November 13, 2007

Scot McKnight, Jesus and His Death

In Jesus and His Death, Scot McKnight undertakes a historical look at how Jesus understood his own death. He begins with a study of the "historiography" of Jesus studies, looking at the historical methods currently in use, often in the background, in studies about Jesus and the New Testament, broadly categorizing them as modernist or postmodernist in orientation. After surveying this turf, he goes on to investigate how Jesus' death has been understood in modern studies of Jesus, largely concluding that in many cases Jesus' death is a neglected or at least under-emphasized facet of his life. (Which, this seems odd considering it's prominence in Paul's theology; though on the other had that might partly explain it, considering the orientation of many of the Jesus studies these days.) He then goes on in chapter three to "reclaim" Jesus death as an important focus of study.

Part two of his book is an initial investigation into the role Jesus' death played in h is life. He begins by looking at the question of whether Jesus expected a premature death, concluding minimally that after John the baptizer's death, it couldn't have been far from Jesus mind; that is, his own death was a possibility. But he begins building from that point by moving on to consider whether Jesus considered it more than mere possibility, but also a probability; was it something he expected? To investigate this question, McKnight surveys many strands of the Gospel narratives, making the argument that though Jesus didn't want to die, he came to see it as a likely outcome of his ministry, and that he expressed this as having a "temporary presence" with his disciples, and further, that he saw his likely death as part of the Final Ordeal, infusing it with eschatological significance, even to the point of seeing his death as representative for his followers.

Part three of McKnight's study focuses more specifically on how Jesus understood his own death as atoning, and specifically if he understood it as a ransom. This focuses the discussion on Mark 10:45, the saying about Jesus' death being a ransom for many. In this investigation he looks at allusions to Isaiah, the context of the saying, and many other factors in evaluating the authenticity of the saying. And the verdict isn't clear. The possibility that it is a later addition is strong. So this leads McKnight to investigate the remainder of the Jesus tradition to see if the saying gains support from other places as something Jesus would have said. This includes looking at how Jesus understood his own role (was it like Isaiah's servant, a role that would point toward "ransom" language or more like a son of man or some other mold?), concluding that servant imagery didn't play a prominent role in Jesus' self-understanding, but that son-of-man imagery was prominent. His investigation continues, with studies of other "scripture prophets" to whom Jesus can be compared, and with the passion predictions. Then, in part four, he undertakes an in-depth study of the last supper traditions, to shed some light on how Jesus understood his life and death.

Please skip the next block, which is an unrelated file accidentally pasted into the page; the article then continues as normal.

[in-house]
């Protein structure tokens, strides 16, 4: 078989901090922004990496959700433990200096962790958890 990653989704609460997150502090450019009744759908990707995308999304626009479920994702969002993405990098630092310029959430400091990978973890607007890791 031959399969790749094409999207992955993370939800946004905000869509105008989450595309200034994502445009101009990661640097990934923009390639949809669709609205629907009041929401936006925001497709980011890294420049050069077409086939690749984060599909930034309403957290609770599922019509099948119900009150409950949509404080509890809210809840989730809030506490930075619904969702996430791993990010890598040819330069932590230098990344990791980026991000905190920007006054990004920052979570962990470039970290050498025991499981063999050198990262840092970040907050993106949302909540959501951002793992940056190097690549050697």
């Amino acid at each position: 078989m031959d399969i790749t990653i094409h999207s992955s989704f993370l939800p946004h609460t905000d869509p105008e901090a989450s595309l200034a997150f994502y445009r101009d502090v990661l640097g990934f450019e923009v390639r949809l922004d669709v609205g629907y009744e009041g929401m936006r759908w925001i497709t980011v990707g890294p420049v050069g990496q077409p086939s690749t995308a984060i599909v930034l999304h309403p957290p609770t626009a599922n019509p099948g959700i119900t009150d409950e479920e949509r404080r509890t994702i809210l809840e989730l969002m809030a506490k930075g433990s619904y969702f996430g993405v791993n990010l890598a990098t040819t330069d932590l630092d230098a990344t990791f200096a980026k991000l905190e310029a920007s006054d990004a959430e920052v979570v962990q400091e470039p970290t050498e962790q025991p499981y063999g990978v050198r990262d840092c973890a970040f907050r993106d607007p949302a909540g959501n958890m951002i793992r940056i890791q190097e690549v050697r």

Ultimately, McKnight concludes that the ransom saying in Mark 10:45 is likely a Markan gloss, and that Mark indeed understood Jesus' death as a ransom for many, paying the price to liberate Jesus' followers from a hostile power. So what of Jesus and his death? His first emphasis is that "Jesus' mission is more than a 'mission to die'" (336). Though it indeed turned out to also be that. Jesus called on God to avoid his upcoming death, but ultimately saw it as his own role in God's providence. So what of atonement? Jesus saw his death as a representative death, having value for his followers, and probably even as vicarious, taking the place of others. This is intimately caught up with the fact that his death was part of the "Final Ordeal," the inbreaking of God's kingdom into the present and the fulfillment of God's plans for the world.

But more must be said. The early church didn't confine it's reflection of Jesus' death to these themes, but plumbed the depths of Scripture and reflected on Jesus' life and death to come up with deep, rich, and varied expressions of the significance of Jesus death. And McKnight finishes up his book surveying these developments. In the end, he points beyond the "how" of atonement to the "whereunto": "the design of the atonement," he writes, "is to create a community, an ecclesia, a koinonia, a zoe, a new creation" (371). That is where he sees the center of the New Testament's message about Jesus and his death, a message that goes back to Jesus himself. Jesus death "would protect them, liberate them, and usher them into the kingdom of God" (372). That's a pretty robust place to start in reflecting on the atonement.